A documentary is defined as a film that offers a factual report on a specific subject. John Grierson, who created the term, documentary, stated that a documentary is a "creative treatment of actuality" (Huffman 2001). However, 'creativity' differs in filmmakers. Writer Richard MacCann argues that only 'real people' should star in documentaries, as an actor cannot duplicate the emotions of real scenarios. On the other hand, filmmaker Robert Flaherty considered that adding fiction to documentaries is acceptable as long as the content is not compromised (Huffman 2001).
This debate blurs the lines of a documentary and a fictional film. A fiction can be considered as the experience of an imagined world but a documentary is a second-hand experience of the world (Kees 2002). Iranian director, Moshen Makhmalbaf mixes fiction and documentary (Traverso and Mhando 2005) in his critically acclaimed film, Salaam Cinema (Moshen Makhmalbaf, 1995). This essay examines the Iranian film with emphasis on the methods used to capture the "Real".
In celebration of the 100th anniversary of cinema, acclaimed director, Moshen Makhmalbaf places an advertisement in the papers calling for an open casting in a film. The audition asks for 100 people but thousands show up. The documentary displays the audition process with different people explaining their reasons to star in the film.
Drawing a line between cinematic and social realms (Traverso and Mhando 2005), Salaam Cinema is a docu-drama that provides an illustration of the Iranian society and the power of cinema in their culture. Some themes in the film include hierarchy, the question of humanity and the perception of using cinema as a shortcut to resolve problems (O'Brien 2012). Makhmalbaf's films are visually symbolic; usually exploring the relationship between the individual and a larger social environment in Iran. It is no different in Salaam Cinema.
While creating Salaam Cinema, Mahkmalbaf was motivated by his desire to engage with the "Real" thus using a number of methods to capture it (Traverso and Mhando 2005). Using vÃÂ©ritÃÂ© footage at the beginning of the film is one method of capturing the "Real". Originally created by Russian filmmaker Dziga Vertov, Cinema vÃÂ©ritÃÂ© is a style of documentary filmmaking that uses the camera to unveil the truth or hidden reality (cited in Fous) it is set up solely for the film. The opening sequence of Salaam Cinema shows hoards of hopefuls, waiting to be auditioned. It is then used again when Makhmalbaf and his crew throw audition forms in the air, resulting in frenzy, with people, even women, getting injured. Using this style is a form of evidence to gain truth and reality to the audience.
Another method used in capturing the "Real" is the documentary modes used in the film. Identifying the modes of representation is a way to examine a documentary. Modes used in Salaam Cinema are participatory and reflexive modes. Also an example of cinema vÃÂ©ritÃÂ©, the participatory mode welcomes interaction between the filmmaker and the subject, (Woandering Filmmaking 2014) by questioning the subjects and controlling the theme of the film. Interviews and conversations between them are present in in participatory mode (Nichols 2010). Makhmalbaf plays a big role in the film as he is present throughout and controls the flow of it. His probing questions and directions agitate the subjects, causing some to be confused and unhappy. A man, out of anger, even challenges, one of the crew, Zinal Zadeh to cry on demand. These actions are part of Makhmalbaf's plan to reinforce the power of cinema in Iranian culture. The truth or "Real" in this case refers to the truth of the encounter (Burton 2007). In reflexive mode, the audience is made aware of the process of production (Youd 2012), having a first-hand look and the filmmaker's involvement in shaping the scenes (Nichols 2010). Makhmalbaf and his assistants are constantly seen in Salaam Cinema as they are interacting with the subjects. A mirror is used to show the cameras during the audition. There are many cutaways of the camera to remind the audience of the reflexive nature of the film. Many long takes are also present in the film, thus enhancing the feel of the "Real".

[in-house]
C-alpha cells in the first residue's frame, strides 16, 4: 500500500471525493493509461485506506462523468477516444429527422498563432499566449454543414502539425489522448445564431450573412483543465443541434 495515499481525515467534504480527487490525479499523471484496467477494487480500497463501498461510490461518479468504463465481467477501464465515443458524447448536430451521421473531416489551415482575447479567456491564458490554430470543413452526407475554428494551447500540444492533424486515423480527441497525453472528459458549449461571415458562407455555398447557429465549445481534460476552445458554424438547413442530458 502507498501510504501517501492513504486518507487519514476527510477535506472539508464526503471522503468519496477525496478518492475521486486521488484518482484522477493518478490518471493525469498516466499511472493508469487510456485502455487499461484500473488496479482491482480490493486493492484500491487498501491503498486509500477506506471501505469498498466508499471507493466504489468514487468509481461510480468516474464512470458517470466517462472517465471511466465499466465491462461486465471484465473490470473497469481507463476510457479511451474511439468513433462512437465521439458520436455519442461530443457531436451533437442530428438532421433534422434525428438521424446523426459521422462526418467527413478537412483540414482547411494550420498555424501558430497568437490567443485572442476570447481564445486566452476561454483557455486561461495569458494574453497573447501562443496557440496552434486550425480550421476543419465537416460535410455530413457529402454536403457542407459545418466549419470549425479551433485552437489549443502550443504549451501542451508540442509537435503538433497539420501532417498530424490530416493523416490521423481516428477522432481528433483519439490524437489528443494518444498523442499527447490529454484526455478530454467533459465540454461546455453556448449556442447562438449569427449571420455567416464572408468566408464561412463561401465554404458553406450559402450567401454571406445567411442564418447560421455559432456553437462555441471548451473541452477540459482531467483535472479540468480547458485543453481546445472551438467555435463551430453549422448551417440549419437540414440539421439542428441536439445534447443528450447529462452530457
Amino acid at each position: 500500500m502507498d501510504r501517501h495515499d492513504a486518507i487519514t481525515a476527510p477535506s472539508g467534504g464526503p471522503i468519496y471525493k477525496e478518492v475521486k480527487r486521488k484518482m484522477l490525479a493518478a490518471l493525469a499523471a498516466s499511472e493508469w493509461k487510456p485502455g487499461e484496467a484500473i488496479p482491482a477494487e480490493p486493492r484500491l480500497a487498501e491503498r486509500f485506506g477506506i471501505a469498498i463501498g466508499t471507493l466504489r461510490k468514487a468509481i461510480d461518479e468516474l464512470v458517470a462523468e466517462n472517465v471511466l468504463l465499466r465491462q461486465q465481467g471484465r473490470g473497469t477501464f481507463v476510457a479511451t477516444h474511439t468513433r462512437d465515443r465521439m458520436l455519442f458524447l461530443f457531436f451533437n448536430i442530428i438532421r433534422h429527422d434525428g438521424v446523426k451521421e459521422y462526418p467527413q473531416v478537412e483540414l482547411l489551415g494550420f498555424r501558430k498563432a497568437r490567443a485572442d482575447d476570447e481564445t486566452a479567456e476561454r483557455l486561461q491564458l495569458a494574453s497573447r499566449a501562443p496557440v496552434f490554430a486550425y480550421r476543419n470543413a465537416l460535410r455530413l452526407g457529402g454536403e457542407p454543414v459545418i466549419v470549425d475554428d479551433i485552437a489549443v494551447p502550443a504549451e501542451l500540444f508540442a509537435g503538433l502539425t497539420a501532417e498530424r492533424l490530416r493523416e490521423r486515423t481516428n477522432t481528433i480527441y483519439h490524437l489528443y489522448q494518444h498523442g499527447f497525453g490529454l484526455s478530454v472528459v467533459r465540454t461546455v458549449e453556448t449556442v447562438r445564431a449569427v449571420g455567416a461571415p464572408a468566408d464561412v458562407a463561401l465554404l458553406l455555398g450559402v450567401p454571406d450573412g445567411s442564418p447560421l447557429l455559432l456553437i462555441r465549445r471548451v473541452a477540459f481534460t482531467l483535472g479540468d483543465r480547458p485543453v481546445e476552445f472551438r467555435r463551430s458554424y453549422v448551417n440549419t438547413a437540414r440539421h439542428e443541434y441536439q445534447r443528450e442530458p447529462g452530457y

Finally, the content and theme of the film itself plays a part in capturing the "Real". Makhmalbaf was very focused in filming the desperate need to become famous through cinematic forms (Traverso and Mhando 2005). The man who pretended to be blind to get a part in the film or the group of men obeying to Makhmalbaf's directions even if they looked foolish, are metaphorical values of actors, blindly submitting to the director's instructions in order to become famous. During the last 30 minutes of the film, the two women were asked if they would rather be an artist or a humane person. This questions whether actors who can easily manipulate their emotions for the camera are still considered humane and if the subjects would go to the extent of being inhumane to get a shot at stardom. After a long discussion, Makhmalbaf closes the film with the words "to be continued" written on the blackboard as food for thought. This irks the audience into putting themselves in the shoes of the subjects as well.
In summary, even though Salaam Cinema does not objectively portray reality because of Makhmalbaf's reflexive and narrative control in the film, his methods of using cinema vÃÂ©rtiÃÂ©, participatory and reflexive modes and using a strong and recurring theme of the power of cinema in Iran, captures the "Real" in Salaam Cinema. -Subjectivity is not seen as something shameful; it is the filter through which the "Real" enters discourse as well as a kind of experiential compass directing the work towards its goal (Renov 2000).